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Thread: GP-100 or Smith 686

  1. #1
    Boolit Master
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    GP-100 or Smith 686

    Could use some input on which to get:
    Ruger GP-110 6" Stainless
    Or
    Smith 686 6", 6 shot not the 7 shot.

    Pro's/Con's of both
    Accuracy/Reliability
    Will be shooting mostly cast for silhouette matches.
    Failure is not an Option

  2. #2
    Boolit Master




    Scharfschuetze's Avatar
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    Will be shooting mostly cast for silhouette matches.
    Probably most of your shooting will be single action then? If so, I think that either one will work well for you. For any event requiring DA fire, I'd go with the S&W, but you can't argue with the Ruger for what you want to do with a revolver. My favorite 357 for long range shooting is a big and heavy 6" S&W Model 28 N Frame revolver. It's truly amazing what can be done with a revolver at ranges often thought to be in the realm of rifles.

    I will suggest that whichever one you get, get a solid black partridge style front sight and a square notch rear sight for the utmost in precision on those little steel creatures. Fancy sights are nice for fast and fancy shooting at shorter ranges, but you'll want good square lines for good sight alignment and sight picture for long range shooting.
    Keep your powder dry,

    Scharf

  3. #3
    Boolit Master Walkingwolf's Avatar
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    Both good guns, the Smith though will be more expensive, but there are more grip options. The Smith also is a seven shot now if you purchase the plus model.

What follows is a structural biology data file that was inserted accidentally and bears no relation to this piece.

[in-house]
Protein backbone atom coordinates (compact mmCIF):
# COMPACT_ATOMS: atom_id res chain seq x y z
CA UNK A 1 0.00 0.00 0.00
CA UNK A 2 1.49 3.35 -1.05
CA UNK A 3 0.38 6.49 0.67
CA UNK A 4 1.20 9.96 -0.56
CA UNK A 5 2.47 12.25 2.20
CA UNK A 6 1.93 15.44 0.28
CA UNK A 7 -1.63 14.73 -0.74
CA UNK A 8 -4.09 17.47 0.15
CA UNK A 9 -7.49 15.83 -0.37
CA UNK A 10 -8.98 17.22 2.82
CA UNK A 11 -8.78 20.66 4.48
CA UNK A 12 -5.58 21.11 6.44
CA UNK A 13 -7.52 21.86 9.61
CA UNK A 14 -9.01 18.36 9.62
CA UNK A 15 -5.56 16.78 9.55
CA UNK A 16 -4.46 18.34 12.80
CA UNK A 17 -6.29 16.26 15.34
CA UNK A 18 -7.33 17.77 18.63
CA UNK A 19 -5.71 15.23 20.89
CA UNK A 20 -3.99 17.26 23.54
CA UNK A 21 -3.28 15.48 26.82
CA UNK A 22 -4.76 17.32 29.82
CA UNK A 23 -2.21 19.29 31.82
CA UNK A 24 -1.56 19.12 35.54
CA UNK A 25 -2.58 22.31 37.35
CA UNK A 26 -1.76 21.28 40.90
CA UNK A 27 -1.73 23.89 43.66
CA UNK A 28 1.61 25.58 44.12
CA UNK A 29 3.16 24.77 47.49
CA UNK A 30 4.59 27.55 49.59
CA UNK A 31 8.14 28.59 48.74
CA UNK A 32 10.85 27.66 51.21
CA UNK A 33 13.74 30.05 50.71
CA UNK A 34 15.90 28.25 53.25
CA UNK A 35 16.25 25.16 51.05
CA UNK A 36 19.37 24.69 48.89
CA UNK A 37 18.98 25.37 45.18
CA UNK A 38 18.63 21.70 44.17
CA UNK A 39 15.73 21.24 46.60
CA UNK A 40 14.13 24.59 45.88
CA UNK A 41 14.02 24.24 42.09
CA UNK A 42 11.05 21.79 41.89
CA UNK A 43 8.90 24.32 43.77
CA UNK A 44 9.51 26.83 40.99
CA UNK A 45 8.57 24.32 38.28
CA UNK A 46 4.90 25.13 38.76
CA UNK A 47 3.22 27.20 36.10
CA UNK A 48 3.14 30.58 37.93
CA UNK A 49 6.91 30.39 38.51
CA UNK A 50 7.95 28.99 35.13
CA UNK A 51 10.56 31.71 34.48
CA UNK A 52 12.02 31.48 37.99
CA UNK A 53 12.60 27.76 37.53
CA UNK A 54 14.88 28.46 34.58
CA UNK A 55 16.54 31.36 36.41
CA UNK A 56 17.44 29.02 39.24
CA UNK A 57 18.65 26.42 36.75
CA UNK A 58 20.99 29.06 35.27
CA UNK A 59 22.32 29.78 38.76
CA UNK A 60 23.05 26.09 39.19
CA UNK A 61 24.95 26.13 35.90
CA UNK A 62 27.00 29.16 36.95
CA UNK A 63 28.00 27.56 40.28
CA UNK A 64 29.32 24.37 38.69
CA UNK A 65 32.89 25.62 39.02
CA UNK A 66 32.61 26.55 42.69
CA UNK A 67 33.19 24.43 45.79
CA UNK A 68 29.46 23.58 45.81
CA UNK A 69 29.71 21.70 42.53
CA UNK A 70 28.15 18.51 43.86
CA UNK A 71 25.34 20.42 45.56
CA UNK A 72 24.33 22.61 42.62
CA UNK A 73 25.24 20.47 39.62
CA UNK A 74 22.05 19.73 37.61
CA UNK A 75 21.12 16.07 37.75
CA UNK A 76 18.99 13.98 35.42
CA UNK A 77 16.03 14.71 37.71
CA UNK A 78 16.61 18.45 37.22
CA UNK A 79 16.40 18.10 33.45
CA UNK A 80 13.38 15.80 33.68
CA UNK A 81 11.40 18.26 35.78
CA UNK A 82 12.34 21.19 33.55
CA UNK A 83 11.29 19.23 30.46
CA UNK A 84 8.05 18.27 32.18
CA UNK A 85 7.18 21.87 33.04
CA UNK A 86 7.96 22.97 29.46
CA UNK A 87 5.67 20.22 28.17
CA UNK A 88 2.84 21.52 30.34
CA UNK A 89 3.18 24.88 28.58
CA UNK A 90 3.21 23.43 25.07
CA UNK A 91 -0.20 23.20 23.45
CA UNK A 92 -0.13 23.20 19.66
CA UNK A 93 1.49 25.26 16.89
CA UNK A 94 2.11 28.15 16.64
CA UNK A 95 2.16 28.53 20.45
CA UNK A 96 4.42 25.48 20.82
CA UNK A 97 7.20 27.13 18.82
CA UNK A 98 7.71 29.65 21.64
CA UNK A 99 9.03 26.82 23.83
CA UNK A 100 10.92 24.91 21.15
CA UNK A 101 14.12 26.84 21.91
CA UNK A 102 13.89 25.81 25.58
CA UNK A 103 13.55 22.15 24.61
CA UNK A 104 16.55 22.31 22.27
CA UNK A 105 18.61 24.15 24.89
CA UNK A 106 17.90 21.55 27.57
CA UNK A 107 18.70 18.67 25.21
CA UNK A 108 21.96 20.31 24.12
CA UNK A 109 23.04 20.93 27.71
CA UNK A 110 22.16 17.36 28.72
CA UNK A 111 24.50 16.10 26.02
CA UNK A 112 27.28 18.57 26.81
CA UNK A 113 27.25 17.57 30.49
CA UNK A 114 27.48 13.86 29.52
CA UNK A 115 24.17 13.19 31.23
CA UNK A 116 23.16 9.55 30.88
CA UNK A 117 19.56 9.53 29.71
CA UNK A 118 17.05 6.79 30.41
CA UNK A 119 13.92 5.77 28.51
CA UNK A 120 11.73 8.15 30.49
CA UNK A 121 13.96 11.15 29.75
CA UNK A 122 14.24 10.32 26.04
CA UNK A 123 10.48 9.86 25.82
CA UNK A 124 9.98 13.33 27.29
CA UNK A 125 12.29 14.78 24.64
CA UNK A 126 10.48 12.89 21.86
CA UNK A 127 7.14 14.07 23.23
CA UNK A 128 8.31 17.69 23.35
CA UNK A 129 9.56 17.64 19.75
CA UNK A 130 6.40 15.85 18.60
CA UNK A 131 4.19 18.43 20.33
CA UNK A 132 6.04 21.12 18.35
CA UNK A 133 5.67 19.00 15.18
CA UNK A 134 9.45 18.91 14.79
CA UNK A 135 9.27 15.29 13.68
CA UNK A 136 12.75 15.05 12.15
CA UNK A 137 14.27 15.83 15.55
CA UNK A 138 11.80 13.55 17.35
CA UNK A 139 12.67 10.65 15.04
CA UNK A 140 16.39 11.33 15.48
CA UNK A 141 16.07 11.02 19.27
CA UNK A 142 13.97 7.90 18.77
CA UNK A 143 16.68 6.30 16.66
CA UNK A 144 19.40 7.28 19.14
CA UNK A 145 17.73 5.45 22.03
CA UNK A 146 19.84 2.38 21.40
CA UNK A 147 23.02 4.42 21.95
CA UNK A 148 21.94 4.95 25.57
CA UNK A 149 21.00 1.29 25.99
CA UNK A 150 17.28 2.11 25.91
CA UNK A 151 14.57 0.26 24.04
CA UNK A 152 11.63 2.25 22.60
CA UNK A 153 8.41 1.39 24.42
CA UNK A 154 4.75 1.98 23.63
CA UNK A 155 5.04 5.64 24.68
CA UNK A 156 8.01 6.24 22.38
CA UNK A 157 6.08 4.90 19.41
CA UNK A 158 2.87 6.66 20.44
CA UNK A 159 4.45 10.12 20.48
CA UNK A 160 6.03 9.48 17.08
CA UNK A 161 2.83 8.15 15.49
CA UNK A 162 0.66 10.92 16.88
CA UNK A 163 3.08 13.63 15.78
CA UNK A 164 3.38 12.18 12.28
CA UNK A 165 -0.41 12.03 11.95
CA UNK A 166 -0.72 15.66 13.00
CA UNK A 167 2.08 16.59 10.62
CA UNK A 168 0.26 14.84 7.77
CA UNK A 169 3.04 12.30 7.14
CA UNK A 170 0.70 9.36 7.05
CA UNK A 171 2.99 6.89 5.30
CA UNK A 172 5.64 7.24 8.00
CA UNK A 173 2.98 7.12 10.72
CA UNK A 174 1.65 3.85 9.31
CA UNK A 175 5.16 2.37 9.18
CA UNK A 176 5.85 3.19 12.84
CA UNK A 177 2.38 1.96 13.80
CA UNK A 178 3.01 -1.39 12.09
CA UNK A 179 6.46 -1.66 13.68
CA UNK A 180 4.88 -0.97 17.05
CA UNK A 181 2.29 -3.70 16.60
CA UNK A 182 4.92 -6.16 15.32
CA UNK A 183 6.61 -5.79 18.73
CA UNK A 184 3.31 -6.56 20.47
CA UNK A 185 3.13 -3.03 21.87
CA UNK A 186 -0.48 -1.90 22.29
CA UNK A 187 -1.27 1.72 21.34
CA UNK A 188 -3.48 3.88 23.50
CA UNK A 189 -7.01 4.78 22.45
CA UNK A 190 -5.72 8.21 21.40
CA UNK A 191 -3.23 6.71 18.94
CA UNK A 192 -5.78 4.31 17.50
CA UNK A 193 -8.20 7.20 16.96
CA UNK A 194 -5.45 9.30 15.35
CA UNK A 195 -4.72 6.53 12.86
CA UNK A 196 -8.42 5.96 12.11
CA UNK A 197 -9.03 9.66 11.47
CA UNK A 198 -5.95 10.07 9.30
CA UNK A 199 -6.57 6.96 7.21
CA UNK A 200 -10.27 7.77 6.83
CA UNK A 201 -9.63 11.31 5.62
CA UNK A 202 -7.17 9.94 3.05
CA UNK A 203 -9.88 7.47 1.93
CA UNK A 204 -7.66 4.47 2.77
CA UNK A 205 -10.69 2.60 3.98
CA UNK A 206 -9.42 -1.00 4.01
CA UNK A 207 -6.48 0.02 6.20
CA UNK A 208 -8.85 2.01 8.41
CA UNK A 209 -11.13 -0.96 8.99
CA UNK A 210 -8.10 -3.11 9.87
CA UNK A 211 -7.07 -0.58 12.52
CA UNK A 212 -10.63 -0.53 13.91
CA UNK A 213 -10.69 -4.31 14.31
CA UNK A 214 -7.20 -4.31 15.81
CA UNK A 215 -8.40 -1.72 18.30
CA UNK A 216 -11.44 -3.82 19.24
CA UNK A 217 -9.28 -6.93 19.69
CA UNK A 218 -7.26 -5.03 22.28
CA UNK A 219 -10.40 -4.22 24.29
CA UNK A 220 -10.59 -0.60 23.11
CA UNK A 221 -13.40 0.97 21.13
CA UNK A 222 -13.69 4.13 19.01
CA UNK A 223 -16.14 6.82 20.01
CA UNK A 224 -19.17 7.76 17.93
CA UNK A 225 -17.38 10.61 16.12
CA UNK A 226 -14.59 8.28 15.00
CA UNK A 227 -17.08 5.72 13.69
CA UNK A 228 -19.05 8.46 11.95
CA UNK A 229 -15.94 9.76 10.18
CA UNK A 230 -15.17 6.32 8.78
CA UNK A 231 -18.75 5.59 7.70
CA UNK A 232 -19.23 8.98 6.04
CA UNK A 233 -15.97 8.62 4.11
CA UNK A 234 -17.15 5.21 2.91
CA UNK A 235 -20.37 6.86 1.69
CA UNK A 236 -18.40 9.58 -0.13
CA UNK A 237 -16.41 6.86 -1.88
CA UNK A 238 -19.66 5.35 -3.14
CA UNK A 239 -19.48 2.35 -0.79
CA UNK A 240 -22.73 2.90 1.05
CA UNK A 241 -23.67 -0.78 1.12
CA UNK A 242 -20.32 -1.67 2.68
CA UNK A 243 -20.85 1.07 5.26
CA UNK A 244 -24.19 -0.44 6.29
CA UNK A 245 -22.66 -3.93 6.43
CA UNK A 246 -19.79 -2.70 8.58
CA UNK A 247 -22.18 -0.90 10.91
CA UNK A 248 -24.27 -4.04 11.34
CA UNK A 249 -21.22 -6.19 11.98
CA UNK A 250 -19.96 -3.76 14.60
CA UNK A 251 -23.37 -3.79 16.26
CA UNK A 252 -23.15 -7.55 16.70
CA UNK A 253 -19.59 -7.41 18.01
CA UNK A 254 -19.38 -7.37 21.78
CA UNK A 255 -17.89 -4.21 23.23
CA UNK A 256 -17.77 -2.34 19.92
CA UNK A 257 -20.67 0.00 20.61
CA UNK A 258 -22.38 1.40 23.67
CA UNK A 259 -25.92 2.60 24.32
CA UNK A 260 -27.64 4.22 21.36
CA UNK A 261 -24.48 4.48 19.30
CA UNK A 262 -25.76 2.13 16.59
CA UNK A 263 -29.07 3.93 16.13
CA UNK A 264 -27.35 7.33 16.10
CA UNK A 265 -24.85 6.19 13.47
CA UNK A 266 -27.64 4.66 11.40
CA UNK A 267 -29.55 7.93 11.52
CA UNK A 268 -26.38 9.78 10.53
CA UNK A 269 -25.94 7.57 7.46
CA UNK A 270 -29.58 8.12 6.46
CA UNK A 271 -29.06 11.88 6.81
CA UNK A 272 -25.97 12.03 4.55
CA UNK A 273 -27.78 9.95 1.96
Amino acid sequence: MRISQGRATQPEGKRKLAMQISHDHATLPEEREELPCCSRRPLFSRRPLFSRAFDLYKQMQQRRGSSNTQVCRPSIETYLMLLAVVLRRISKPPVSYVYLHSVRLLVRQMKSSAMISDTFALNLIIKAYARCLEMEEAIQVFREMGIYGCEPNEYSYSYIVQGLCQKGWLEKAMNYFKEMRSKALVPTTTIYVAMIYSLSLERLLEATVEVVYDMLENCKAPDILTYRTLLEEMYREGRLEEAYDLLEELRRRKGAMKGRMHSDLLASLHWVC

4. #4
    Boolit Master
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    Do you want to run the risk of having to send it back to the factory because there is something wrong w/ it? If so then buy the Ruger. The last few I purchased all had to go back. The new 586 I bought on the other hand has run flawlessly and is one of the nicest revolvers I own. It's not even an option for me anymore. If S&W makes one I will buy it over a Ruger and gladly pay more money.

  5. #5
    Boolit Bub
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    I prefer The S&W action but there is a diehard group that prefers the prelock versions.

    The S&W grips and workmanship are better.


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  6. #6
    Boolit Master
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    If I didn't know better......I would think the OP is trying to start a debate.
    GP-100 vs. L-Frame S&W - seems like I've seen that thread title somewhere before .